Monday, November 28, 2011
As a child, I was largely a tomboy. I begged my parents to let me play hockey, refused to let my mom dress me in “girly” clothing (anything pink or that had flowers), and racked up more scars on my body than I could count. I was also largely a stereotypical little girl. I had two trunks full of dress up clothes (which was the only time being “girly” was acceptable), I had at least a dozen boxes full of Barbie and her friends, and I filled the empty hole in my heart where hockey might have been with dance classes and gymnastics. As you might guess, I definitely learned about gender roles very early on because I encountered a lot of things I couldn’t do because it wasn’t considered appropriate for my gender. Because of this, I was quick to latch onto feminism. A movement that told me that I could do whatever I wanted and that my gender was no reason to be held back? I couldn’t have been happier.
In addition to my feminist philosophy, I have also been an advocate for the LGBT+ community, which is a community I began to identify with the more I came to accept and understand my sexuality. Slowly there emerged a middle ground between feminism and the LGBT+ community, and as it became clearer to me I learned about the transgendered community. Unlike discrimination based on sexual orientation, transgendered people face it based on their gender identity, and this is because we are uncomfortable with people expressing styles of dress, behaviors, etc. that aren’t stereotypical of the gender that we (unfairly) assign them along with their sex. In other words, it’s largely because of gender norms and roles that we’re expected to adhere to. I’ve now devoted a lot of time (and by a lot of time I mean an entire research proposal paper on the self-esteem of transgendered youth and another research paper that explores that injustices that transgendered people face) to learning about how these gender roles play a part in all of our lives.
As a psychology major, I was always intent on using my acquired skills and knowledge in order to play a part in making people’s lives better. After having immersed myself in two communities that have played a large role in shaping me (I attribute feminism to making me passionate and caring whereas the LGBT+ community has helped me come to accept myself), I have now come to better realize what more I can do. After I finish my undergraduate work, I hope to eventually end up in a PsyD clinical psychology program with a focus in gender identity and sexual orientation. I want to primarily work in the LGBT+ community in hopes that being a feminist and gender equality activist will have also given me an understanding in sexuality and gender.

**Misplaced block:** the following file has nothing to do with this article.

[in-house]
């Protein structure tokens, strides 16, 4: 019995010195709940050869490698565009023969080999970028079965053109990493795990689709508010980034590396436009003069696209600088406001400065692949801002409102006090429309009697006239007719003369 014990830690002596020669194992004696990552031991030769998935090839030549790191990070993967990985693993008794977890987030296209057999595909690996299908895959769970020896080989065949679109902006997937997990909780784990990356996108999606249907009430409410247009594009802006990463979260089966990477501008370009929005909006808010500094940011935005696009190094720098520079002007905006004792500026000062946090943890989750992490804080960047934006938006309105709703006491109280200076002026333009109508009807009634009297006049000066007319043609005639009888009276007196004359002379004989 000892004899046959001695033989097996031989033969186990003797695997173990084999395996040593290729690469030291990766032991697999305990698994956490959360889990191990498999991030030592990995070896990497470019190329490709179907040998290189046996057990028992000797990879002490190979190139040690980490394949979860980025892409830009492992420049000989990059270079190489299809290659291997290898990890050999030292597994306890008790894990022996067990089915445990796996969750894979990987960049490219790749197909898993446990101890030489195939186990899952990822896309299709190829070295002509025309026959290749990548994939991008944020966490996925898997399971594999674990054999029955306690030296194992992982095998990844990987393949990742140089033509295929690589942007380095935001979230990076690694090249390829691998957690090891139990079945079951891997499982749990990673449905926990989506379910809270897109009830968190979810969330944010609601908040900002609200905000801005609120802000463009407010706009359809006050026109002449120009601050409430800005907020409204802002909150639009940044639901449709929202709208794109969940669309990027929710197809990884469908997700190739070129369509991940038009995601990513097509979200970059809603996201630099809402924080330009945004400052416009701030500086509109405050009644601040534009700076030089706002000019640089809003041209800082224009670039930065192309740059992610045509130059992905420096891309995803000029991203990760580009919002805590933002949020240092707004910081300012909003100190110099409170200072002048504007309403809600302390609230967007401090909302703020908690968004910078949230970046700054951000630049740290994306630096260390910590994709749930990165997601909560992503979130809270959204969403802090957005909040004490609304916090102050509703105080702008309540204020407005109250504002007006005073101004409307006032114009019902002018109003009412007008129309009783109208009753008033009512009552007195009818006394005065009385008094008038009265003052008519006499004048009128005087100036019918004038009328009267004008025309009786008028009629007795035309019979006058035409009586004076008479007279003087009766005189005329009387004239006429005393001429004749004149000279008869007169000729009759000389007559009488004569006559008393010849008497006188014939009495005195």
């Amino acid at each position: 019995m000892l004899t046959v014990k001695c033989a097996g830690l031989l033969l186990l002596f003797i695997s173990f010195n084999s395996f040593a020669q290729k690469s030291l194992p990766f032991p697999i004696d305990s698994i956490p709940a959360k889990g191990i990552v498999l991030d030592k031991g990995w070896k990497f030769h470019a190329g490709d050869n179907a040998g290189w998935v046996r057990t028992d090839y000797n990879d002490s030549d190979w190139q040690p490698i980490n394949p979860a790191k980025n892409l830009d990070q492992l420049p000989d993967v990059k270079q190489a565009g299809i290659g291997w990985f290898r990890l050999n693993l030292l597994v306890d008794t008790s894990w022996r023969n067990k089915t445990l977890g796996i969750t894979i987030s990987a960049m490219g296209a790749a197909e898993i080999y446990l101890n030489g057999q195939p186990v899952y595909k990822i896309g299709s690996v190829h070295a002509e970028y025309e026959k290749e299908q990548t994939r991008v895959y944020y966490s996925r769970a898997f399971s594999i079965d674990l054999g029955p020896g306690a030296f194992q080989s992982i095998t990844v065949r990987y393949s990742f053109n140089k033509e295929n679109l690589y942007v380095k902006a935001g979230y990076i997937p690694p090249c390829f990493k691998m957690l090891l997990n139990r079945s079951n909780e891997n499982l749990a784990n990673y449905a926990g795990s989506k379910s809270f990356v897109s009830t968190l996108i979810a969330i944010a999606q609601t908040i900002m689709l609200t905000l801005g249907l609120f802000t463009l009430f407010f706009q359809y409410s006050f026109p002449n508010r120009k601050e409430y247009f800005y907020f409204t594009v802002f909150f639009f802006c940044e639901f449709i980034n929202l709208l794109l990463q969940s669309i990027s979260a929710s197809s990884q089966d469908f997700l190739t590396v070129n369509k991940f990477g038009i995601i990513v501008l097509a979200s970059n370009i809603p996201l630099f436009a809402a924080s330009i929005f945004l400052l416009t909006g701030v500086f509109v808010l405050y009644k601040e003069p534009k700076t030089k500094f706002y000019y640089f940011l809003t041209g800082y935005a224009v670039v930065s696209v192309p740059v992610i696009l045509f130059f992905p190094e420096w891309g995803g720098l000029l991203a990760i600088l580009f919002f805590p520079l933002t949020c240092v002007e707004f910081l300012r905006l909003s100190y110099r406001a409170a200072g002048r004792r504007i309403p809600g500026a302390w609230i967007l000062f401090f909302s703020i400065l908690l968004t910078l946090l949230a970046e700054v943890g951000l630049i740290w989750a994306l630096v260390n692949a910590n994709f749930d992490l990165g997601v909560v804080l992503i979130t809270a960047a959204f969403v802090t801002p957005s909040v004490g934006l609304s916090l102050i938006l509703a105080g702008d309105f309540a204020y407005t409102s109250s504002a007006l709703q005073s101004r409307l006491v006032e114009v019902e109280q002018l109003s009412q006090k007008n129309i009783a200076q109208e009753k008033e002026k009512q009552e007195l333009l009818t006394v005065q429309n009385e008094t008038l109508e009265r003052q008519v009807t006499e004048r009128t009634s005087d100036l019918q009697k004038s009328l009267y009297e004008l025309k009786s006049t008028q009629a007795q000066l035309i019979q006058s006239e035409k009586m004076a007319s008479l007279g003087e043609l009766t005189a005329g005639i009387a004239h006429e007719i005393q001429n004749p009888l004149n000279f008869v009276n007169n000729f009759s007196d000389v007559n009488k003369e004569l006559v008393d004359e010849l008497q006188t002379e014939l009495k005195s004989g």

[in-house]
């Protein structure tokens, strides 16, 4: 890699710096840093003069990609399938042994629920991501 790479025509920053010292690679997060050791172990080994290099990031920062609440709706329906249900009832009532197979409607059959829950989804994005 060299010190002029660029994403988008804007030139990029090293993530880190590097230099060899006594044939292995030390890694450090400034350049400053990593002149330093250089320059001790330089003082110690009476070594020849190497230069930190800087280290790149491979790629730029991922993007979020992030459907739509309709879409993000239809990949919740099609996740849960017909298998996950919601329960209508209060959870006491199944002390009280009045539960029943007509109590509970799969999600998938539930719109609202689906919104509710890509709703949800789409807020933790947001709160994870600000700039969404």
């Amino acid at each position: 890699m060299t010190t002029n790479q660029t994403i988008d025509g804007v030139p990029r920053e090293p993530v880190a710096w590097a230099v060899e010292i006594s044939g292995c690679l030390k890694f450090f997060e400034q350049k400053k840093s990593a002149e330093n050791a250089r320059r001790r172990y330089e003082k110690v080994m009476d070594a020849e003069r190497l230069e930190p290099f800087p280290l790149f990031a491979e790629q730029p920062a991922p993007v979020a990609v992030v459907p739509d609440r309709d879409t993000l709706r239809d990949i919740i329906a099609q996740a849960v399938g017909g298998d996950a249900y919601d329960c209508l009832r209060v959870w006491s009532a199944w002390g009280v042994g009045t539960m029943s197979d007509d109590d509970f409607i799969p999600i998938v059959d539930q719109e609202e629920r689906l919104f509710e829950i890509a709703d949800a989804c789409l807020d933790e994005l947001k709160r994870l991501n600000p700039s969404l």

Thursday, November 24, 2011
I celebrate Thanksgiving because I am thankful.
I am thankful to this amazing country that we call the United States of America. My grandparents came here after they survived concentration camp, and they were plenty thankful that they were given a refuge after the hell they went through in Europe. They celebrated Thanksgiving every year, with an elaborate meal shared with friends and relatives. They were more than happy to show their appreciation for this country.
And while everyone always points out America’s faults and goes on about how horrible it is to live here, and yeah, there are definitely plenty of things that need to be changed, I think this country is pretty freaking incredible.
Cool stuff I can do as an American woman without getting thrown into jail or executed:
- Run a blog that criticizes the government and its officials, as well as religious leaders and practices
- Worship the god I believe in as loudly as I want to
- Wear what I want
- Run for public office
- Get an abortion
- Use birth control
- Pursue a higher education
- Play in a professional sports team
- Marry who I want
- Have a credit card in my own name
- Own property
- Get a divorce and have custody of my children
- Receive equal pay for equal work